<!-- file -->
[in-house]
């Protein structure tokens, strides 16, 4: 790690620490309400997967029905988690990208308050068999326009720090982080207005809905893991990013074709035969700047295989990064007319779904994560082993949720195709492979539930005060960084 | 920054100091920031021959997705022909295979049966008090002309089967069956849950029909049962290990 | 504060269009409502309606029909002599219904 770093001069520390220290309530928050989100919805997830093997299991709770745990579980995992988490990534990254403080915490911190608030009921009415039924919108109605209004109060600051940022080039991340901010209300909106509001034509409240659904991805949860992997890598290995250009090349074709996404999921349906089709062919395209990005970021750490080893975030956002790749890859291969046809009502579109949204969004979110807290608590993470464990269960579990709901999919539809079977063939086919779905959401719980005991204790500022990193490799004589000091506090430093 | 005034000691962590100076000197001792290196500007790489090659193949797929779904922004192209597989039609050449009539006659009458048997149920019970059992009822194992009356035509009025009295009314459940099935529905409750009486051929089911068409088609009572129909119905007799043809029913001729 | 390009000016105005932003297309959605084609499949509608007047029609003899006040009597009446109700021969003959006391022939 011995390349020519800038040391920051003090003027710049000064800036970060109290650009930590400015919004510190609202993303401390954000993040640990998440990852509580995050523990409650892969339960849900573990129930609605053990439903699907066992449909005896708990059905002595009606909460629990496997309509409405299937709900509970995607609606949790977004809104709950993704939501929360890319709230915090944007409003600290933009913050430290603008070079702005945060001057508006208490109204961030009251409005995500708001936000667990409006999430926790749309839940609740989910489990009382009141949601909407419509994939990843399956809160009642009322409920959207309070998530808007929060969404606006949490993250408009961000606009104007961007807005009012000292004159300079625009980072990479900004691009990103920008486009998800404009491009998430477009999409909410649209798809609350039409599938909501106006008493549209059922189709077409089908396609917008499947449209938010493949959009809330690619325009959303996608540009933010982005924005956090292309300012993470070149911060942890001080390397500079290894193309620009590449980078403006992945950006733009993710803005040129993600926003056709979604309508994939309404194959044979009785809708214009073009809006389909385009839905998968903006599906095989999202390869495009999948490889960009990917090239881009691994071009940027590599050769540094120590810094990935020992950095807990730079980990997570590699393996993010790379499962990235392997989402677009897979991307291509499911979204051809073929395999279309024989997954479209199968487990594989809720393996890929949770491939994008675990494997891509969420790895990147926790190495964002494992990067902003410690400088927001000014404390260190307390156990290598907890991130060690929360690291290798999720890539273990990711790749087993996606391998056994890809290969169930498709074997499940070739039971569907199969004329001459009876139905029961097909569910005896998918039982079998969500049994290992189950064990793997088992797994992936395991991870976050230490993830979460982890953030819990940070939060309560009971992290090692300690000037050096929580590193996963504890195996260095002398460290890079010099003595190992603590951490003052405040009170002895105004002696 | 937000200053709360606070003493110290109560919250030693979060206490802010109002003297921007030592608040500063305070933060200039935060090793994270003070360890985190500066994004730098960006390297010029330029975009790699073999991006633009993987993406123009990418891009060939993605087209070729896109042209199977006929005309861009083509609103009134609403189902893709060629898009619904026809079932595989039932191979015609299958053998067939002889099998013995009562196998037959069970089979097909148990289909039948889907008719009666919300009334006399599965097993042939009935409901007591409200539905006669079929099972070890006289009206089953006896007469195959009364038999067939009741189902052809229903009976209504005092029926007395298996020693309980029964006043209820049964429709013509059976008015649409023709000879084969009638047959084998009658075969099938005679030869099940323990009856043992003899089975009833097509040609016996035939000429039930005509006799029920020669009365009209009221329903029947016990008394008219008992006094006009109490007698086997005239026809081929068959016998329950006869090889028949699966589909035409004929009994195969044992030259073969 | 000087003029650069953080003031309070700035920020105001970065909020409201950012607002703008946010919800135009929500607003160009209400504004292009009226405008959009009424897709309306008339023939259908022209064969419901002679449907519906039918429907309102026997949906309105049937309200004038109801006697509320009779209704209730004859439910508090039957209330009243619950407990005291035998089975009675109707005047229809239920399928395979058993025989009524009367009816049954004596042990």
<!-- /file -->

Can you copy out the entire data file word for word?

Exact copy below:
[in-house]
């Protein structure tokens, strides 16, 4: 790690620490309400997967029905988690990208308050068999326009720090982080207005809905893991990013074709035969700047295989990064007319779904994560082993949720195709492979539930005060960084 | 920054100091920031021959997705022909295979049966008090002309089967069956849950029909049962290990 | 504060269009409502309606029909002599219904 770093001069520390220290309530928050989100919805997830093997299991709770745990579980995992988490990534990254403080915490911190608030009921009415039924919108109605209004109060600051940022080039991340901010209300909106509001034509409240659904991805949860992997890598290995250009090349074709996404999921349906089709062919395209990005970021750490080893975030956002790749890859291969046809009502579109949204969004979110807290608590993470464990269960579990709901999919539809079977063939086919779905959401719980005991204790500022990193490799004589000091506090430093 | 005034000691962590100076000197001792290196500007790489090659193949797929779904922004192209597989039609050449009539006659009458048997149920019970059992009822194992009356035509009025009295009314459940099935529905409750009486051929089911068409088609009572129909119905007799043809029913001729 | 390009000016105005932003297309959605084609499949509608007047029609003899006040009597009446109700021969003959006391022939 011995390349020519800038040391920051003090003027710049000064800036970060109290650009930590400015919004510190609202993303401390954000993040640990998440990852509580995050523990409650892969339960849900573990129930609605053990439903699907066992449909005896708990059905002595009606909460629990496997309509409405299937709900509970995607609606949790977004809104709950993704939501929360890319709230915090944007409003600290933009913050430290603008070079702005945060001057508006208490109204961030009251409005995500708001936000667990409006999430926790749309839940609740989910489990009382009141949601909407419509994939990843399956809160009642009322409920959207309070998530808007929060969404606006949490993250408009961000606009104007961007807005009012000292004159300079625009980072990479900004691009990103920008486009998800404009491009998430477009999409909410649209798809609350039409599938909501106006008493549209059922189709077409089908396609917008499947449209938010493949959009809330690619325009959303996608540009933010982005924005956090292309300012993470070149911060942890001080390397500079290894193309620009590449980078403006992945950006733009993710803005040129993600926003056709979604309508994939309404194959044979009785809708214009073009809006389909385009839905998968903006599906095989999202390869495009999948490889960009990917090239881009691994071009940027590599050769540094120590810094990935020992950095807990730079980990997570590699393996993010790379499962990235392997989402677009897979991307291509499911979204051809073929395999279309024989997954479209199968487990594989809720393996890929949770491939994008675990494997891509969420790895990147926790190495964002494992990067902003410690400088927001000014404390260190307390156990290598907890991130060690929360690291290798999720890539273990990711790749087993996606391998056994890809290969169930498709074997499940070739039971569907199969004329001459009876139905029961097909569910005896998918039982079998969500049994290992189950064990793997088992797994992936395991991870976050230490993830979460982890953030819990940070939060309560009971992290090692300690000037050096929580590193996963504890195996260095002398460290890079010099003595190992603590951490003052405040009170002895105004002696 | 937000200053709360606070003493110290109560919250030693979060206490802010109002003297921007030592608040500063305070933060200039935060090793994270003070360890985190500066994004730098960006390297010029330029975009790699073999991006633009993987993406123009990418891009060939993605087209070729896109042209199977006929005309861009083509609103009134609403189902893709060629898009619904026809079932595989039932191979015609299958053998067939002889099998013995009562196998037959069970089979097909148990289909039948889907008719009666919300009334006399599965097993042939009935409901007591409200539905006669079929099972070890006289009206089953006896007469195959009364038999067939009741189902052809229903009976209504005092029926007395298996020693309980029964006043209820049964429709013509059976008015649409023709000879084969009638047959084998009658075969099938005679030869099940323990009856043992003899089975009833097509040609016996035939000429039930005509006799029920020669009365009209009221329903029947016990008394008219008992006094006009109490007698086997005239026809081929068959016998329950006869090889028949699966589909035409004929009994195969044992030259073969 | 000087003029650069953080003031309070700035920020105001970065909020409201950012607002703008946010919800135009929500607003160009209400504004292009009226405008959009009424897709309306008339023939259908022209064969419901002679449907519906039918429907309102026997949906309105049937309200004038109801006697509320009779209704209730004859439910508090039957209330009243619950407990005291035998089975009675109707005047229809239920399928395979058993025989009524009367009816049954004596042990």